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Musical “magpie” Ed Sheeran is also a “music squirrel”, says lawyer in Shape Of You song-theft case

By | Published on Wednesday 9 March 2022

Ed Sheeran

Ed Sheeran further discussed his creative process in the high court in London yesterday as the song-theft legal battle over his 2017 hit ‘Shape Of You’ continued. He also revealed how his team usually deal with songs he’s written that contain elements in common with old songs – a process that may or may not have been applied to the unreleased Sheeran track that got an unintended airing as yesterday’s court proceedings went through the motions.

Sheeran and his songwriting collaborators are accused of ripping off the earlier track ‘Oh Why’ by Sami Chokri and Ross O’Donoghue when they wrote their 2017 hit. But Sheeran et al deny having ever heard of ‘Oh Why’ before writing ‘Shape Of You’, and counter that the elements shared by the two songs are pretty commonplace in pop music.

The legal rep for Chokri and O’Donoghue – Andrew Sutcliffe – previously called Sheeran a musical “magpie” who routinely nabs bits of existing songs to slot into his new music. Although yesterday Sutcliffe declared that Sheeran was, in fact, a “music squirrel” who is constantly consuming music, squirrelling away the best bits to inform his own creative process.

That followed up from Monday’s discussion of the process Sheeran goes through when writing new songs. The musician admitted that in the early days he built up ideas for his songs over a period of time, but insisted that in more recent years his songwriting has become much more spontaneous.

This made it less likely that Sheeran had heard ‘Oh Why’ in 2015, logged some ideas he nabbed from the track, and then utilised those ideas when writing ‘Shape Of You’ the following year.

But what if music squirrel Sheeran – “voraciously” consuming new music throughout 2015 and 2016 – had found himself nodding along to ‘Oh Why’, then squirrelled away his favourite elements of the track into the musical oak tree in his creative mind, before subconsciously including them in ‘Shape Of You’?

That’s highly unlikely, Sheeran insisted in court yesterday, not least because he basically went off grid in the year before writing ‘Shape Of You’ in autumn 2016, cutting himself off from both social media and all the new music being circulated online at that time.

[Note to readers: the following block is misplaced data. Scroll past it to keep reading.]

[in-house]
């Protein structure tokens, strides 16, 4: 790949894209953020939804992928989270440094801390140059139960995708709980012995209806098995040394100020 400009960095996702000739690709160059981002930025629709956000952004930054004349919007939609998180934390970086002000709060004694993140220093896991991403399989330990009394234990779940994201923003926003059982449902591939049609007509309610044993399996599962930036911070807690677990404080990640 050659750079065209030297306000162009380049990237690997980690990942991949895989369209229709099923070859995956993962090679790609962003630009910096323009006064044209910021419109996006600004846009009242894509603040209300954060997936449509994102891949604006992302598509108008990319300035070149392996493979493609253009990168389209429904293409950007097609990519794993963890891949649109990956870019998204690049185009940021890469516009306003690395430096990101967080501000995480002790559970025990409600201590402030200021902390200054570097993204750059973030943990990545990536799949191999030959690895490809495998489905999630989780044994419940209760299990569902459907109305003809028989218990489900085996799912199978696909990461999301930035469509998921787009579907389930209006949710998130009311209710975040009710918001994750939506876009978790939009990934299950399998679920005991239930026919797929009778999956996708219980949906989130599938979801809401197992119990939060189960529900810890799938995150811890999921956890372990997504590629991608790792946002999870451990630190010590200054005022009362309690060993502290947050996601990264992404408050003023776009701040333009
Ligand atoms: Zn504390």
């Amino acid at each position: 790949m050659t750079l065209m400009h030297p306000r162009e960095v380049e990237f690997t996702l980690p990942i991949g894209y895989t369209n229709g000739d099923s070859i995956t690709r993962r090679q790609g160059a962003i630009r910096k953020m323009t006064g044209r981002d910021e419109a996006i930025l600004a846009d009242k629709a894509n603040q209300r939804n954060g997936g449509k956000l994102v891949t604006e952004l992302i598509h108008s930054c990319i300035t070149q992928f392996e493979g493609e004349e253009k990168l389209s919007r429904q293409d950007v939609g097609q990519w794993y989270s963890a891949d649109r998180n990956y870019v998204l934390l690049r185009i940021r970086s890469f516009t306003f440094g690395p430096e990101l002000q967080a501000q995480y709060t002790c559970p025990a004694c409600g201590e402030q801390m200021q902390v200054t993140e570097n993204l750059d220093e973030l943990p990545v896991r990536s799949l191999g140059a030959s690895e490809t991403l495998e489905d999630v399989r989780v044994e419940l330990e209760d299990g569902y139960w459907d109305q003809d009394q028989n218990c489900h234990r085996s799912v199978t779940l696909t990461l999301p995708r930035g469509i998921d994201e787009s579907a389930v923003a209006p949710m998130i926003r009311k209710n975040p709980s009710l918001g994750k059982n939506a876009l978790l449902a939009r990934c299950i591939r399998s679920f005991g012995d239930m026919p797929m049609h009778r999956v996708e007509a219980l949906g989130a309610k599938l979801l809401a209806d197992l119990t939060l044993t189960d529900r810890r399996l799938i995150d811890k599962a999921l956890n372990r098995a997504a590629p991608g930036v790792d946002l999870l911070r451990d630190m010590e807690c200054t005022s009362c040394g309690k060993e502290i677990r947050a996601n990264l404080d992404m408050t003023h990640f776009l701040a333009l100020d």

Elsewhere yesterday, Sheeran discussed in more detail the argument that the elements that ‘Shape Of You’ and ‘Oh Why’ share are commonplace in pop music, an argument that has been key in many of the recent song-theft legal battles.

According to the BBC, when asked if his song and Chokri’s song had very similar melodies, Sheeran said: “Fundamentally, yes. They are based around the minor pentatonic scale [and] they both have vowels in them”. However, he insisted, that wasn’t because he had Chokri’s track in his mind when writing his hit.

To illustrate that that melody is common place in pop music he sang elements of other songs where it can be heard, like ‘Feeling Good’ and Blackstreet track ‘No Diggity’. “If you put them all in the same key, they’ll sound the same”, he added. In fact, Sheeran also admitted, while writing ‘Shape Of You’ he had actually realised that the song was a little too close to ‘No Diggity’.

That’s why, in audio excerpts from the ‘Shape Of You’ recording sessions, Sheeran can be heard suggesting a key part of the song’s melody be changed because it was “a bit close to the bone”. Sheeran told the court: “We thought it was a bit too close to a song called ‘No Diggity’ by Blackstreet. I said that … we should change it”.

And, the musician added, it wasn’t just him who was monitoring whether his new songs were too similar to old songs. He told the court that a musicologist had reviewed the original version of ‘Shape Of You’ and identified similarities with Bill Withers song ‘Grandma’s Hands’ and TLC track ‘No Scrubs’.

Tweaks were made as a result, Sheeran confirmed, while the writers of ‘No Scrubs’ also got writer credits on his hit. That wasn’t actually finalised until after the release of ‘Shape Of You’, of course. But, Sheeran insisted, his people had nevertheless approached the ‘No Scrubs’ writers prior to release, but they had not responded until after.

Throughout all this discussion some musical clips were played in the courtroom. Some of that, it turned out, was coming from the personal laptop of Sheeran collaborator Steve Mac. We know this because at one point a snippet of an unreleased Sheeran track was accidentally played.

“That’s a song I wrote last January. How did you get that?” a frustrated Sheeran asked as that snippet played out in the courtroom.

We await to see which songwriters claim their songs were ripped off in that short snippet. Meanwhile, the ‘Shape Of You’ court case continues.